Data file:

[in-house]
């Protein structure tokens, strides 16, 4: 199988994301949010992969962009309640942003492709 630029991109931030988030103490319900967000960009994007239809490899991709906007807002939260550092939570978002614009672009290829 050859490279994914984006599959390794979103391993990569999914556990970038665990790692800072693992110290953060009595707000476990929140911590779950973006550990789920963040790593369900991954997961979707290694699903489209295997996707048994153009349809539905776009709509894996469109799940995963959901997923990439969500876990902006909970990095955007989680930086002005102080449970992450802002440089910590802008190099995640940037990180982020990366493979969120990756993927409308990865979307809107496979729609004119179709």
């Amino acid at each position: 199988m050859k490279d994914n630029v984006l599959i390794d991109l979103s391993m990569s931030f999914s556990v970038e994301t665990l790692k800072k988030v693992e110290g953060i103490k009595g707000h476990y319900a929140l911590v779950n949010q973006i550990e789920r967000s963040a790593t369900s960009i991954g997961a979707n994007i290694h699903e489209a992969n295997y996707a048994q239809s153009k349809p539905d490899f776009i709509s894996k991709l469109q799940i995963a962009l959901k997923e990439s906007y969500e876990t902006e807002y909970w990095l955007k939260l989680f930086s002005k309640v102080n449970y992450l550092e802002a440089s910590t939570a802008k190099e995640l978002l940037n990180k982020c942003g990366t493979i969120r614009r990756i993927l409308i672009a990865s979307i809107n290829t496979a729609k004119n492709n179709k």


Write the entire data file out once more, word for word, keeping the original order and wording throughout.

[in-house]
């Protein structure tokens, strides 16, 4: 199988994301949010992969962009309640942003492709 630029991109931030988030103490319900967000960009994007239809490899991709906007807002939260550092939570978002614009672009290829 050859490279994914984006599959390794979103391993990569999914556990970038665990790692800072693992110290953060009595707000476990929140911590779950973006550990789920963040790593369900991954997961979707290694699903489209295997996707048994153009349809539905776009709509894996469109799940995963959901997923990439969500876990902006909970990095955007989680930086002005102080449970992450802002440089910590802008190099995640940037990180982020990366493979969120990756993927409308990865979307809107496979729609004119179709």
């Amino acid at each position: 199988m050859k490279d994914n630029v984006l599959i390794d991109l979103s391993m990569s931030f999914s556990v970038e994301t665990l790692k800072k988030v693992e110290g953060i103490k009595g707000h476990y319900a929140l911590v779950n949010q973006i550990e789920r967000s963040a790593t369900s960009i991954g997961a979707n994007i290694h699903e489209a992969n295997y996707a048994q239809s153009k349809p539905d490899f776009i709509s894996k991709l469109q799940i995963a962009l959901k997923e990439s906007y969500e876990t902006e807002y909970w990095l955007k939260l989680f930086s002005k309640v102080n449970y992450l550092e802002a440089s910590t939570a802008k190099e995640l978002l940037n990180k982020c942003g990366t493979i969120r614009r990756i993927l409308i672009a990865s979307i809107n290829t496979a729609k004119n492709n179709k």